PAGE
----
Newspaper article The Record (Bergen County, NJ)

Trail Non-Profit Moves into Historic School

Newspaper article The Record (Bergen County, NJ)

Trail Non-Profit Moves into Historic School

Article excerpt

MAHWAH -- One of Bergen County's most majestic architectural structures began a new life Tuesday as the headquarters of the New York-New Jersey Trail Conference.

Dozens of supporters, conference members and professionals who worked on the project packed the former first-floor schoolroom in the two-story building, where blackboards are still embedded in the walls, to celebrate the near completion of the more than $4 million project that has spanned a dozen years.

"It seemed like a crazy thing to do, but we did it," said Ed Goodell, executive director of the New York-New Jersey Trail Conference, a non-profit that maintains more than 2,100 miles of hiking trails. Goodell spoke about the work that went into acquiring the 124-year-old building, stabilizing it and doubling it in size.

The appraisers' statement when the building was being purchased said that the best and highest use for the site was to demolish the fieldstone and shingle structure and build a single-family home.

"That was the reality if people didn't step forward and help us," Goodell said.

The trail conference cobbled together about $2 million in grant money to obtain the roughly 3-acre property and restore the existing portion. An additional $2 million to expand and furnish the building was raised through private fundraising campaigns.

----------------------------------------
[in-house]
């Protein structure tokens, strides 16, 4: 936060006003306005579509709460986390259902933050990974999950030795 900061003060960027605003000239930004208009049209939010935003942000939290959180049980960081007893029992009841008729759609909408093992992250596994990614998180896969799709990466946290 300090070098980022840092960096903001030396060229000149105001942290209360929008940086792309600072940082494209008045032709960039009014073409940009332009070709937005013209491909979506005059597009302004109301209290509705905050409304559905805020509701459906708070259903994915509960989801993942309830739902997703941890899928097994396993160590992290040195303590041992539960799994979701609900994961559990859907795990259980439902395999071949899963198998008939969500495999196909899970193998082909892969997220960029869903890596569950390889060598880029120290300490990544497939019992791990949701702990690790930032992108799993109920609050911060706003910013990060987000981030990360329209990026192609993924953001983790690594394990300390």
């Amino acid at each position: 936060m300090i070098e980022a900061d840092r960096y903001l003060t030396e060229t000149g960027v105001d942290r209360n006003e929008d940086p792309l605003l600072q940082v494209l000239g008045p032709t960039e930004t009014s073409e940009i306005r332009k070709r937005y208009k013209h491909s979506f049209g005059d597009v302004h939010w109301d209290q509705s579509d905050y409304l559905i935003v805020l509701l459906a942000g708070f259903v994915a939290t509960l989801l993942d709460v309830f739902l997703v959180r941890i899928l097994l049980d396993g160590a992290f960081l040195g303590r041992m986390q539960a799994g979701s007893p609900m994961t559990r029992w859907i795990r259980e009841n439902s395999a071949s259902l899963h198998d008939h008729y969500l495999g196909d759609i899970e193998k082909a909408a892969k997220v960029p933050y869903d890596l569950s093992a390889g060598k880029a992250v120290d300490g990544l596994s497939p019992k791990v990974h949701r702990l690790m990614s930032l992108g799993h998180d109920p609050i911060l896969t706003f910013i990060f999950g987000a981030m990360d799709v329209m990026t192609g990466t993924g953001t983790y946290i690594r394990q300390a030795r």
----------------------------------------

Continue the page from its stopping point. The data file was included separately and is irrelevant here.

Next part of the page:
Adam Strobel, director of the Bergen County Open Space Trust Fund said, though skeptical when Goodell first called him, the county had an interest in preserving the schoolhouse.

"This is just one example of how we leverage dollars from the public side and private side to be able to have a vision come to be," he said.

Exterior work remains unfinished but the trail conference obtained its certificate of occupancy at the end of March and moved its offices into the upstairs space. A store and public area is on the lower level.

Much of the remaining work - landscape planting, a stone wall, a crushed stone walkway from nearby Ramapo College to the trails, parking lot and pathway lights, and a final coat of asphalt for the driveway - is expected to be completed by fall. …

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